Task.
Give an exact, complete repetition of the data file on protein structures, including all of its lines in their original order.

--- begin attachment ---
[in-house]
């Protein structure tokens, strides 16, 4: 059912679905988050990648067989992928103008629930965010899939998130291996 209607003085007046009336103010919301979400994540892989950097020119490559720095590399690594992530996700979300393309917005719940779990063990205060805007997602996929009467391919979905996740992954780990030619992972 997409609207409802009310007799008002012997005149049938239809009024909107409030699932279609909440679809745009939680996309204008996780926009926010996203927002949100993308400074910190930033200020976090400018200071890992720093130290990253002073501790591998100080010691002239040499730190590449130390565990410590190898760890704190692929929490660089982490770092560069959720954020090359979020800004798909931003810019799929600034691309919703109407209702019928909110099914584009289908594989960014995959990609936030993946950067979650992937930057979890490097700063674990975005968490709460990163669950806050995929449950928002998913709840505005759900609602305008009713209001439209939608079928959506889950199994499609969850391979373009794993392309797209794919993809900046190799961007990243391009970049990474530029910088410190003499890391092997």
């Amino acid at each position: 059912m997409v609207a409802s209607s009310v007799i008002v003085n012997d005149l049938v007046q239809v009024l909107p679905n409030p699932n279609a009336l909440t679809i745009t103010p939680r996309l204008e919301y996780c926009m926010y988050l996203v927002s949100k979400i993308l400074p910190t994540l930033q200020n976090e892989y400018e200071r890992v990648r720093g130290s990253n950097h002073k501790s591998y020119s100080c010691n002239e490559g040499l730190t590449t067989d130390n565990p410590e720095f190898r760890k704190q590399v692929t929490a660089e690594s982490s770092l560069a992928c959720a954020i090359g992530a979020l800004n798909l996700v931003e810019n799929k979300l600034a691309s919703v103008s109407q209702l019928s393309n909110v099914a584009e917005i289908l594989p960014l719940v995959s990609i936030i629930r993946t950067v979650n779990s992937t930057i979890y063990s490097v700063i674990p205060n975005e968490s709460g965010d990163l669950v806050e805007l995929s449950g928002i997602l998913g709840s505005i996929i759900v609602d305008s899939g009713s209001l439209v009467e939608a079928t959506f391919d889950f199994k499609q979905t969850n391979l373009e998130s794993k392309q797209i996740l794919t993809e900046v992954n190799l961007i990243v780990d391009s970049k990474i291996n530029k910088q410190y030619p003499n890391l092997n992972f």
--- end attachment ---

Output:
[in-house]
């Protein structure tokens, strides 16, 4: 059912679905988050990648067989992928103008629930965010899939998130291996 209607003085007046009336103010919301979400994540892989950097020119490559720095590399690594992530996700979300393309917005719940779990063990205060805007997602996929009467391919979905996740992954780990030619992972 997409609207409802009310007799008002012997005149049938239809009024909107409030699932279609909440679809745009939680996309204008996780926009926010996203927002949100993308400074910190930033200020976090400018200071890992720093130290990253002073501790591998100080010691002239040499730190590449130390565990410590190898760890704190692929929490660089982490770092560069959720954020090359979020800004798909931003810019799929600034691309919703109407209702019928909110099914584009289908594989960014995959990609936030993946950067979650992937930057979890490097700063674990975005968490709460990163669950806050995929449950928002998913709840505005759900609602305008009713209001439209939608079928959506889950199994499609969850391979373009794993392309797209794919993809900046190799961007990243391009970049990474530029910088410190003499890391092997």
């Amino acid at each position: 059912m997409v609207a409802s209607s009310v007799i008002v003085n012997d005149l049938v007046q239809v009024l909107p679905n409030p699932n279609a009336l909440t679809i745009t103010p939680r996309l204008e919301y996780c926009m926010y988050l996203v927002s949100k979400i993308l400074p910190t994540l930033q200020n976090e892989y400018e200071r890992v990648r720093g130290s990253n950097h002073k501790s591998y020119s100080c010691n002239e490559g040499l730190t590449t067989d130390n565990p410590e720095f190898r760890k704190q590399v692929t929490a660089e690594s982490s770092l560069a992928c959720a954020i090359g992530a979020l800004n798909l996700v931003e810019n799929k979300l600034a691309s919703v103008s109407q209702l019928s393309n909110v099914a584009e917005i289908l594989p960014l719940v995959s990609i936030i629930r993946t950067v979650n779990s992937t930057i979890y063990s490097v700063i674990p205060n975005e968490s709460g965010d990163l669950v806050e805007l995929s449950g928002i997602l998913g709840s505005i996929i759900v609602d305008s899939g009713s209001l439209v009467e939608a079928t959506f391919d889950f199994k499609q979905t969850n391979l373009e998130s794993k392309q797209i996740l794919t993809e900046v992954n190799l961007i990243v780990d391009s970049k990474i291996n530029k910088q410190y030619p003499n890391l092997n992972f």